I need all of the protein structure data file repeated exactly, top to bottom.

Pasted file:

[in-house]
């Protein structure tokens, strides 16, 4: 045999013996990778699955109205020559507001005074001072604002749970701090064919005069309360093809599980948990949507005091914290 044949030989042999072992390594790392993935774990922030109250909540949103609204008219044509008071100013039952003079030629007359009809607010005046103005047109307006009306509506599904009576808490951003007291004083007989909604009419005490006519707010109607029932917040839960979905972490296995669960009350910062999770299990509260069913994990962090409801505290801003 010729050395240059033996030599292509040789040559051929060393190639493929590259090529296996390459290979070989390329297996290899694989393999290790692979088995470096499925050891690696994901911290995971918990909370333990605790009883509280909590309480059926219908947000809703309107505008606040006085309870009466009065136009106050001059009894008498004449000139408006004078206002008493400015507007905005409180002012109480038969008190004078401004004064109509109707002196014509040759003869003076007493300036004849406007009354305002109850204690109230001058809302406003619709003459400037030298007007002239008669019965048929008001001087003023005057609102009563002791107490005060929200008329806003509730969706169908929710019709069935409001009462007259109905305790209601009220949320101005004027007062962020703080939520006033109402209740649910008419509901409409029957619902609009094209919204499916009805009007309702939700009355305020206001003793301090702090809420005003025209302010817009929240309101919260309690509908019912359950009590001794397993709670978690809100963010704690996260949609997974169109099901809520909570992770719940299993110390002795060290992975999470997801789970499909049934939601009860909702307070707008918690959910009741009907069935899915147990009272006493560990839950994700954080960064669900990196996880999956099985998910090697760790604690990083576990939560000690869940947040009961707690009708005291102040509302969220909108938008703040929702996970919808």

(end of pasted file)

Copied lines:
[in-house]
């Protein structure tokens, strides 16, 4: 045999013996990778699955109205020559507001005074001072604002749970701090064919005069309360093809599980948990949507005091914290 044949030989042999072992390594790392993935774990922030109250909540949103609204008219044509008071100013039952003079030629007359009809607010005046103005047109307006009306509506599904009576808490951003007291004083007989909604009419005490006519707010109607029932917040839960979905972490296995669960009350910062999770299990509260069913994990962090409801505290801003 010729050395240059033996030599292509040789040559051929060393190639493929590259090529296996390459290979070989390329297996290899694989393999290790692979088995470096499925050891690696994901911290995971918990909370333990605790009883509280909590309480059926219908947000809703309107505008606040006085309870009466009065136009106050001059009894008498004449000139408006004078206002008493400015507007905005409180002012109480038969008190004078401004004064109509109707002196014509040759003869003076007493300036004849406007009354305002109850204690109230001058809302406003619709003459400037030298007007002239008669019965048929008001001087003023005057609102009563002791107490005060929200008329806003509730969706169908929710019709069935409001009462007259109905305790209601009220949320101005004027007062962020703080939520006033109402209740649910008419509901409409029957619902609009094209919204499916009805009007309702939700009355305020206001003793301090702090809420005003025209302010817009929240309101919260309690509908019912359950009590001794397993709670978690809100963010704690996260949609997974169109099901809520909570992770719940299993110390002795060290992975999470997801789970499909049934939601009860909702307070707008918690959910009741009907069935899915147990009272006493560990839950994700954080960064669900990196996880999956099985998910090697760790604690990083576990939560000690869940947040009961707690009708005291102040509302969220909108938008703040929702996970919808």